Instead, Burns evacuated guests three floors above and three below and stationed officers at stairwells to keep guests from returning to their rooms. “We had to find a place for probably 300 people while they were outside their rooms for about six hours. We used the theatre, gave people blankets and food.”

To keep everyone calm, Burns instructed his security officers to divulge only the necessary information. “We said we had an incident—that’s how you describe it. We were moving people into the theatre off the casino floor, so they knew there wasn’t a fire or a panic. They didn’t have to pay for that night’s stay at least.”

Evacuations can become more complicated when poor weather becomes involved, which is why it’s important to have a plan in place. “If you’re in Atlantic City and it’s winter, or it’s Las Vegas and it’s July, you’re not going to be putting people outside. You have to already have an
idea where you’d stage people.”

This becomes especially true when casino hotels receive bomb threats, which occurs nearly as often as fire alarms. “Sometimes you’ll have somebody making bomb threats so they can evacuate the building. For a casino with 20,000 people, you might as well close up shop for the day.”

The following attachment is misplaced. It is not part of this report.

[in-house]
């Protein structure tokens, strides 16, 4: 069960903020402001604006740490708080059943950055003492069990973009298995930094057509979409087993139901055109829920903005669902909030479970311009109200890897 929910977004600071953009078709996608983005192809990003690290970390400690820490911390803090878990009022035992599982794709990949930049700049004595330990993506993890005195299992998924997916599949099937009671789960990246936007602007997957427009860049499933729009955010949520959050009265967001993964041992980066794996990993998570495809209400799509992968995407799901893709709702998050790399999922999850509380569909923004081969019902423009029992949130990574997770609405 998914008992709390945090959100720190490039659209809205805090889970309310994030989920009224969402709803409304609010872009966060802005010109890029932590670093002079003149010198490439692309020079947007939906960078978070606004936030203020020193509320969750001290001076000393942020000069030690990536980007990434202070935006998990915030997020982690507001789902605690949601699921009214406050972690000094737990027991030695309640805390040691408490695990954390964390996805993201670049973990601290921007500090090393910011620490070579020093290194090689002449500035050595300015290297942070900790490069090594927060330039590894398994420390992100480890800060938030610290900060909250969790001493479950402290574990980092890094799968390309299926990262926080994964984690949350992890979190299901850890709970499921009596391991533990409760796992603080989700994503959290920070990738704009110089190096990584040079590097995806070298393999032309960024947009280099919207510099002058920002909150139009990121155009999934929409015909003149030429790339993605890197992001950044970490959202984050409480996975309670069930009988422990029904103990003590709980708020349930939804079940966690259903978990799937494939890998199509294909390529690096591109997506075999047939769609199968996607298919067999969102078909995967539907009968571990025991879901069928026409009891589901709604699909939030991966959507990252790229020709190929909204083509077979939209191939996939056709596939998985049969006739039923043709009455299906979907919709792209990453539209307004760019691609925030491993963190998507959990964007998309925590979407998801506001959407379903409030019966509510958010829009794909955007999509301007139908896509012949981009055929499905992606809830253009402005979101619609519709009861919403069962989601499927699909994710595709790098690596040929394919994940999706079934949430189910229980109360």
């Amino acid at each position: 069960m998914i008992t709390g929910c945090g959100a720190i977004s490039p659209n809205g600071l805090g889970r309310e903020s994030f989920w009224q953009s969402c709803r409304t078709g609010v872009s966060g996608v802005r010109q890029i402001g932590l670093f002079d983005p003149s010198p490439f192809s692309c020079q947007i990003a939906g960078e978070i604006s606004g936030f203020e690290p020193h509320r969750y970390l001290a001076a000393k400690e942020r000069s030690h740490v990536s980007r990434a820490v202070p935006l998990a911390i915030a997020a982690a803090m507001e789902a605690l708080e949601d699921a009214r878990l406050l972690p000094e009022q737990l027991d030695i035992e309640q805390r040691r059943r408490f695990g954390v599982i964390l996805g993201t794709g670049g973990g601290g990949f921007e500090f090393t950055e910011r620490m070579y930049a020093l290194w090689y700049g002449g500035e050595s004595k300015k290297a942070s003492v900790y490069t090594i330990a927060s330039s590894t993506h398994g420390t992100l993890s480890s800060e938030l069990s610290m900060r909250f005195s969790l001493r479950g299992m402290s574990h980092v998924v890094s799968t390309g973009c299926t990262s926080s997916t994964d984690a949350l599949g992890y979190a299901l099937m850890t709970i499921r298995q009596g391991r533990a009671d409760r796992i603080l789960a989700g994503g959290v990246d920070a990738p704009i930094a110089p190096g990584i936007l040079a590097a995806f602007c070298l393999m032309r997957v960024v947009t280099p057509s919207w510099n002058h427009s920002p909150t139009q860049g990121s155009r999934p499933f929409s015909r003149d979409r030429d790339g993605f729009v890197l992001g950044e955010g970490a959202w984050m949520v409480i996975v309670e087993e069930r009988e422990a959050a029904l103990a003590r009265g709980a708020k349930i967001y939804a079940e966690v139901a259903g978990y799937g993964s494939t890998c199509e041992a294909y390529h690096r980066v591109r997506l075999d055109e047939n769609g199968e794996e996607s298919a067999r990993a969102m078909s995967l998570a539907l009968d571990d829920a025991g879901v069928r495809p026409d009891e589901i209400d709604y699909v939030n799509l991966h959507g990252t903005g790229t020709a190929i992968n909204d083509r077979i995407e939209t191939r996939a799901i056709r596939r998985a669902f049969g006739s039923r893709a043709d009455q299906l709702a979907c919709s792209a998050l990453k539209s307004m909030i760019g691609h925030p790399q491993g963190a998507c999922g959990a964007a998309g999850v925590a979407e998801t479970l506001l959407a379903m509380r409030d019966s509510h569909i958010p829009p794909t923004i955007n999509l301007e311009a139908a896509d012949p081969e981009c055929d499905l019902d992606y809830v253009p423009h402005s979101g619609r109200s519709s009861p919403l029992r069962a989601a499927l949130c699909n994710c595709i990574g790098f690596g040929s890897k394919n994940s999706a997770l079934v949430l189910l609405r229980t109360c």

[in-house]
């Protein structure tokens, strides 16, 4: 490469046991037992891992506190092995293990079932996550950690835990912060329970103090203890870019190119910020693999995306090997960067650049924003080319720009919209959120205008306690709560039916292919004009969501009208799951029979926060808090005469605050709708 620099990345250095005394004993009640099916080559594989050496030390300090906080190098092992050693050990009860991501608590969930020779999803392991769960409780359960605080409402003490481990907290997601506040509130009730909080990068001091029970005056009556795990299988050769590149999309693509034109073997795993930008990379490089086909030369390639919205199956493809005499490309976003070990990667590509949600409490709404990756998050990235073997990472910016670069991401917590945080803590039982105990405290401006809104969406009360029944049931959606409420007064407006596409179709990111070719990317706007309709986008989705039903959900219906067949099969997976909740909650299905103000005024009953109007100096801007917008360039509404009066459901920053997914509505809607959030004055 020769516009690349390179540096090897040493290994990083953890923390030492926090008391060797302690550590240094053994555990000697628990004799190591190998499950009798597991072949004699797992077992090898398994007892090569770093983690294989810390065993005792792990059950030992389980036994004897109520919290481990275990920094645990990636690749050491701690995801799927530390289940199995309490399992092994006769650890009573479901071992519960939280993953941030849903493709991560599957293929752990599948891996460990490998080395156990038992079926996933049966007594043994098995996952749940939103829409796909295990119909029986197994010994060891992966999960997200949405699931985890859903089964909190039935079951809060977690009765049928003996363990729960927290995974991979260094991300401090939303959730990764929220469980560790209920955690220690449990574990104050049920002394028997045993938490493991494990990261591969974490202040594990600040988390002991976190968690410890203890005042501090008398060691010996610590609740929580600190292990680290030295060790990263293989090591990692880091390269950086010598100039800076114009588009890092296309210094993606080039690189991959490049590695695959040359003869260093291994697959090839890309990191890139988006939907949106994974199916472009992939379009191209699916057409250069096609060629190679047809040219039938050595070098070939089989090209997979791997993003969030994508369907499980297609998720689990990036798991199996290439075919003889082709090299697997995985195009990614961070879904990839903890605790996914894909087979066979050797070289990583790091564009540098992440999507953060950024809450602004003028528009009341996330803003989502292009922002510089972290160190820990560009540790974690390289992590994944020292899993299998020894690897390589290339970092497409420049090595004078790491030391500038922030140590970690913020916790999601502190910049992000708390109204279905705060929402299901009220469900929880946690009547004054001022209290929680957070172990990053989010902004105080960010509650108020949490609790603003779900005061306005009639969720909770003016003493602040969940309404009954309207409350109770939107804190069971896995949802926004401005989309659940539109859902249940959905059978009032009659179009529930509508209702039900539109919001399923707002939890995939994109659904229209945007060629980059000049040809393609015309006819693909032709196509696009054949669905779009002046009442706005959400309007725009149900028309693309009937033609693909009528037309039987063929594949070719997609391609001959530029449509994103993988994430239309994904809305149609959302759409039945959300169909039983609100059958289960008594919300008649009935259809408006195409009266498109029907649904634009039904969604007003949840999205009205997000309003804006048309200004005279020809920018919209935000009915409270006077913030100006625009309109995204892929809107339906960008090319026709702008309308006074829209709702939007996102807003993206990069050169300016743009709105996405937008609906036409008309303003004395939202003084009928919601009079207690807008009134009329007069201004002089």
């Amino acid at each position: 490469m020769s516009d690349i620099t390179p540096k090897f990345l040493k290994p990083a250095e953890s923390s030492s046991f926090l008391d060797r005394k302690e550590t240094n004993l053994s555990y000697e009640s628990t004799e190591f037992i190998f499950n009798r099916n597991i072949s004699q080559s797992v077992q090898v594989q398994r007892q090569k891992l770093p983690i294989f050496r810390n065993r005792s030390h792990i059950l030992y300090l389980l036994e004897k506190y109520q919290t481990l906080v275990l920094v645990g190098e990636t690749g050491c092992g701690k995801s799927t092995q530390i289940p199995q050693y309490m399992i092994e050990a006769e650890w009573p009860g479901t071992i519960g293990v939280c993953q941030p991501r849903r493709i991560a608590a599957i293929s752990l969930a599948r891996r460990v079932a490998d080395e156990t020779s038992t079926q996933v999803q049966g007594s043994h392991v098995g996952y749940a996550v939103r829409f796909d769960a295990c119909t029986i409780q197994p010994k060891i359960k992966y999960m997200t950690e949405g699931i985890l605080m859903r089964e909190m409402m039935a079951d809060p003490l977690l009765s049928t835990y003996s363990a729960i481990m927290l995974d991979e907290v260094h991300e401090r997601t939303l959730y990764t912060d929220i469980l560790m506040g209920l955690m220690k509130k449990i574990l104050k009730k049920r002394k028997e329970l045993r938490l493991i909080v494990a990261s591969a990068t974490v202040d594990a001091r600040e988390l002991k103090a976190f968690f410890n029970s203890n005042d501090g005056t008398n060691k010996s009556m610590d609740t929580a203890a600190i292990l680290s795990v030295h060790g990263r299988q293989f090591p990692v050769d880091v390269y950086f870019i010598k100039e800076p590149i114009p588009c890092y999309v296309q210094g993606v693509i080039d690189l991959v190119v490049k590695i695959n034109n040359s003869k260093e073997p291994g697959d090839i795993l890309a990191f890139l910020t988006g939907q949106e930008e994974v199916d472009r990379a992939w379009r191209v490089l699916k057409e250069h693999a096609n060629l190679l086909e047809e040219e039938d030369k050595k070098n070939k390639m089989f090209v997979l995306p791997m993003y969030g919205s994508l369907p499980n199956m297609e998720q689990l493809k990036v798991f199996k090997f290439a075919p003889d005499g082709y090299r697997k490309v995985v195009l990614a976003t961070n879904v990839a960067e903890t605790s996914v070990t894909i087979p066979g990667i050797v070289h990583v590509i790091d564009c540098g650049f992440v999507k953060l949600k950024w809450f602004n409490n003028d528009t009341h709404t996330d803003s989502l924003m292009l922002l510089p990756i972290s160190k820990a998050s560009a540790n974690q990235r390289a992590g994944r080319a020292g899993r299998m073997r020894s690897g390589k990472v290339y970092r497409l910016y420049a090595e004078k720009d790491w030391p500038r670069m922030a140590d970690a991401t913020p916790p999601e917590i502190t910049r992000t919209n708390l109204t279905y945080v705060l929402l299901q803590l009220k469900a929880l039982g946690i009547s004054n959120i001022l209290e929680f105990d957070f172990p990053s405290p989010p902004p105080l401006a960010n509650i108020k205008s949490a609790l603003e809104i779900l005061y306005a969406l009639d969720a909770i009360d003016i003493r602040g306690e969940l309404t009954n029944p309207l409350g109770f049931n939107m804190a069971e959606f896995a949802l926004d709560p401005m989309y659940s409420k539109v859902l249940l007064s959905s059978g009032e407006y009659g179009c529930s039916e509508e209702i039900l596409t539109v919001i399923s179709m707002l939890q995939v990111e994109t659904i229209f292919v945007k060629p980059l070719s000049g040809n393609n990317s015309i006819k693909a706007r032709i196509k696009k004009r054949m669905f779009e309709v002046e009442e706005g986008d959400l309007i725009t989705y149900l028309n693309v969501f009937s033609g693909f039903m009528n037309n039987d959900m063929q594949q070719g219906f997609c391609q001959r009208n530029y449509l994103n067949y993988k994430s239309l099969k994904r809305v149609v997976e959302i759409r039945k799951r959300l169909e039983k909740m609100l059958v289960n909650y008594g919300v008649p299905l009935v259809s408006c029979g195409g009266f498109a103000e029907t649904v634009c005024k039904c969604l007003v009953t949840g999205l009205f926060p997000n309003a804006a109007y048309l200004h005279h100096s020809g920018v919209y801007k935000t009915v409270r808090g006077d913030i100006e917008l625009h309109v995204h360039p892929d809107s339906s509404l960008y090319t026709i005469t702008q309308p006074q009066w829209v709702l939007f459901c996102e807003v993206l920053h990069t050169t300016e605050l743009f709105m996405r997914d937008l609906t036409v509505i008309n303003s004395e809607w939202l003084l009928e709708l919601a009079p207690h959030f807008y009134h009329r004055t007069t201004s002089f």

Security officers have to do a cursory search for a bomb, then a senior casino manager will have to decide whether to evacuate the hotel. “A bomb threat is a hard decision to make. If you evacuate the building, you could get a bomb threat once a week. It might be an employee wanting to go home early. Once they find out [you’re not going to evacuate], you’re not going to have as many bomb threats.”

Burns says fire alarms are easier to assess and determine whether evacuation is required, depending on the size of the blaze. The Cosmopolitan of Las Vegas had to partially evacuate at the end of July when a fire broke out on the pool deck. More than 100 firefighters were called, but the fire didn’t spread to the inside of the hotel and was put out within half an hour.

<h2>Follow the money… underwater</h2>

A director of the Nevada chapter of RIMS and a leading casino expert (who prefers not to be named) says the way buildings in Vegas are constructed prevents the spread of fires anyway. “You don’t find too many old buildings out here. We’re in a constant state of remodel. When you have thousands and thousands of people in your building every single day, it takes a toll.”